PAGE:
```
> setwd("package-name")
> library(roxygen2)
> roxygenize(".")
```

Once the package has code and documentation, it can be built and checked from the shell using the Rtools.

```
$ R CMD build path/to/package-name
$ R CMD check package-name_x.y.z.tar.gz
```

After your package passes R CMD check, you can have good confidence that the package will behave in a reasonable way for your users.

A simple example helps illustrate this process. Let’s say that I want to share functions to compute the geometric and harmonic mean of a vector of numbers. Along with the arithmetic mean, these are the three classical Pythagorean means. But only the arithmetic mean is built into base R. So I’m going to make a package called pythagmeans with these functions.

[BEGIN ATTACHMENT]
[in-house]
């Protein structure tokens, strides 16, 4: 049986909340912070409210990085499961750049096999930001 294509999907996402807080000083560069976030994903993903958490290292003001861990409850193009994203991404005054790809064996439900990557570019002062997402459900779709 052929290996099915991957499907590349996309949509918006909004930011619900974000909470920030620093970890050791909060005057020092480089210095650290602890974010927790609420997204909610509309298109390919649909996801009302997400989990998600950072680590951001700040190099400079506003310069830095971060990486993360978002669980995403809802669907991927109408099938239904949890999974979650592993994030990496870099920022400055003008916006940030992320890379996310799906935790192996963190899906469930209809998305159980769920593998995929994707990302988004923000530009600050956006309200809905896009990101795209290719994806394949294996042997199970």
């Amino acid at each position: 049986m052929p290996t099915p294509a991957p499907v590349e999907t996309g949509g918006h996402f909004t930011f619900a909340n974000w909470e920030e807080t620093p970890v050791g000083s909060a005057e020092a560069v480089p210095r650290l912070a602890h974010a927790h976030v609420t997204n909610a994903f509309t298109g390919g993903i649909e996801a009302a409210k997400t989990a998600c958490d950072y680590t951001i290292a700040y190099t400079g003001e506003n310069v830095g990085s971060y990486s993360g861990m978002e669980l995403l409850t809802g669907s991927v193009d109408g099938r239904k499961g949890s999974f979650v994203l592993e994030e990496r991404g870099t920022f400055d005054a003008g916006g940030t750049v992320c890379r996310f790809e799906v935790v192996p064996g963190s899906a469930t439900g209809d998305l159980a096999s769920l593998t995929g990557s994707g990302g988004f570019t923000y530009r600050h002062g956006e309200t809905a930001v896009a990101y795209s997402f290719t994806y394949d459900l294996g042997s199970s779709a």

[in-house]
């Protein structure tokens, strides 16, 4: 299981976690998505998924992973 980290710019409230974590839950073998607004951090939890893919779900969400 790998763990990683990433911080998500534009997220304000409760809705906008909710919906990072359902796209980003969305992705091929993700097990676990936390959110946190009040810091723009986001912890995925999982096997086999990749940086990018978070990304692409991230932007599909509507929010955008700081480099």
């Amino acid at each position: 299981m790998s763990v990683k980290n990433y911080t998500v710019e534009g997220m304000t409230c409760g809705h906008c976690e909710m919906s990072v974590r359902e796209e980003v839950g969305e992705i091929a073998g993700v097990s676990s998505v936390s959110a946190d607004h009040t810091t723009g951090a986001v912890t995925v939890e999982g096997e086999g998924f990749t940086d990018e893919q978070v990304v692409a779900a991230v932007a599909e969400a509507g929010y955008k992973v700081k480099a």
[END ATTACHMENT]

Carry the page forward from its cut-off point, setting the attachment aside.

In addition to the directory structure, you also need a description file.

```
pythagmeans
+ man
+ R
+ tests
DESCRIPTION
```

A minimal description file looks like this.

Package: pythagmeans

Type: Package

Title: Pythagorean Means

Version: 0.0.1

Date: 2015-06-16

Author: Bradley J. Eck

Maintainer: Bradley Eck <brad@bradeck.net>

Description: Compute the three classical Pythagorean means: arithmetic, geometric, and harmonic.

License: MIT

This is a small package so I have only two source files: the package source and a file of tests.

The package source file has five functions. There is one function for each type of mean (arithmetic, geometric, harmonic) and there are two helper functions. The helper functions check the agrument and give errors. The comments character #’ denotes a roxygen comment that is parsed for use in building the documentation. The @export tag notes that the function is made available to the package user. Note that the utility functions are not exported.